JEDDAH: Thousands of people have visited the Saudi Art Council’s flagship event in its first month.
21,39 Jeddah Arts — taken from the city’s latitude and longitude coordinates — features curated exhibitions, gallery openings, workshops and discussions aimed at building bridges between the Kingdom and the rest of the world through art.
The seventh edition, titled “I Love You, Urgently,” addresses and explores the global climate emergency through works of art that use scent, sculpture, sound, painting, drawing, installations and film as mediums of expression.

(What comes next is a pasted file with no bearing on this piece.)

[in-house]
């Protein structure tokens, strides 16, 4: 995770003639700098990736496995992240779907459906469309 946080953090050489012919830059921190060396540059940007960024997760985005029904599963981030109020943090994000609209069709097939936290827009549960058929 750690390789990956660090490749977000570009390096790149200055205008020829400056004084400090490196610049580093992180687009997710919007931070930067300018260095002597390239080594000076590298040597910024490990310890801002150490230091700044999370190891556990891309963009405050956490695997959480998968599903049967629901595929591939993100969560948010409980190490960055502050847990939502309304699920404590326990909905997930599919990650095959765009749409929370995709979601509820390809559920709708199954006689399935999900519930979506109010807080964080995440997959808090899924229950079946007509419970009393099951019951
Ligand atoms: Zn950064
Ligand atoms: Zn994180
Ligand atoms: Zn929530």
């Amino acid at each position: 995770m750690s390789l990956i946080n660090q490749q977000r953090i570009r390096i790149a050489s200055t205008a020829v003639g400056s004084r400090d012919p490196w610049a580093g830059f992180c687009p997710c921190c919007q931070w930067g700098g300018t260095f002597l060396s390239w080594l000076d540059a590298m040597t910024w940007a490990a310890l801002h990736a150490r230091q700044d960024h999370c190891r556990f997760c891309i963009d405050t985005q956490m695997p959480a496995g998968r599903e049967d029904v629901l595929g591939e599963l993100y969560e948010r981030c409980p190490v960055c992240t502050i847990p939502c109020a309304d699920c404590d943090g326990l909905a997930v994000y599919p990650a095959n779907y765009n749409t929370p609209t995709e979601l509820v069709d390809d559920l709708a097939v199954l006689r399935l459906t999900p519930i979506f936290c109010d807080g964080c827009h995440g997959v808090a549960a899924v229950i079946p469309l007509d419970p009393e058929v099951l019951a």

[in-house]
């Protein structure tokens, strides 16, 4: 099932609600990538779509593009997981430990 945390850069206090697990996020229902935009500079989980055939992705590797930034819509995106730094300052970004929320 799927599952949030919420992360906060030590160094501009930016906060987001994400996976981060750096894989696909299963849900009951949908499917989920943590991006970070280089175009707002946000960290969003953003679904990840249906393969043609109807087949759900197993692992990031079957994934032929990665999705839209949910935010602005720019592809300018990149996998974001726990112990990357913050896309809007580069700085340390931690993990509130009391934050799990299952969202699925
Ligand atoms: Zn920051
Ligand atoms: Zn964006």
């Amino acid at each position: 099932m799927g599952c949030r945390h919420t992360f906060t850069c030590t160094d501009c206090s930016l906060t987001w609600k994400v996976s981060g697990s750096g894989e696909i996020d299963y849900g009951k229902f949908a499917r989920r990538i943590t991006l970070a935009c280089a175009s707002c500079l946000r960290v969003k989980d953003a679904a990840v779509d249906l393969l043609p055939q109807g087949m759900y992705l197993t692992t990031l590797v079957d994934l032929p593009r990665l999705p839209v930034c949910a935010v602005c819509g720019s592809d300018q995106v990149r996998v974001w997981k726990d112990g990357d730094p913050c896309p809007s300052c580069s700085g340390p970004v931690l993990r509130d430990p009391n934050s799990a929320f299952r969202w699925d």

Hundreds of high-profile guests, including ministers from the UAE, as well as thousands of students have visited 21,39 Jeddah Arts since it opened on Jan. 28.
Last September Saudi Arabia said tourist visas would be issued for the first time to visitors from dozens of countries. Kickstarting tourism is one of the centerpieces of Crown Prince Mohammed bin Salman’s Vision 2030 reform program to prepare the biggest Arab economy for a post-oil era.
Saudi Art Council Director Nada Sheikh-Yasin said it was the first year that the festival’s organizers had seen such an increase in visitor numbers.
“I think it’s due to the visas being easily accepted for the international audience to attend,” she told Arab News. “In the past, we’ve had many issues trying to get visas. I think this really helped with the opening of the exhibition to have this so easily accessible.”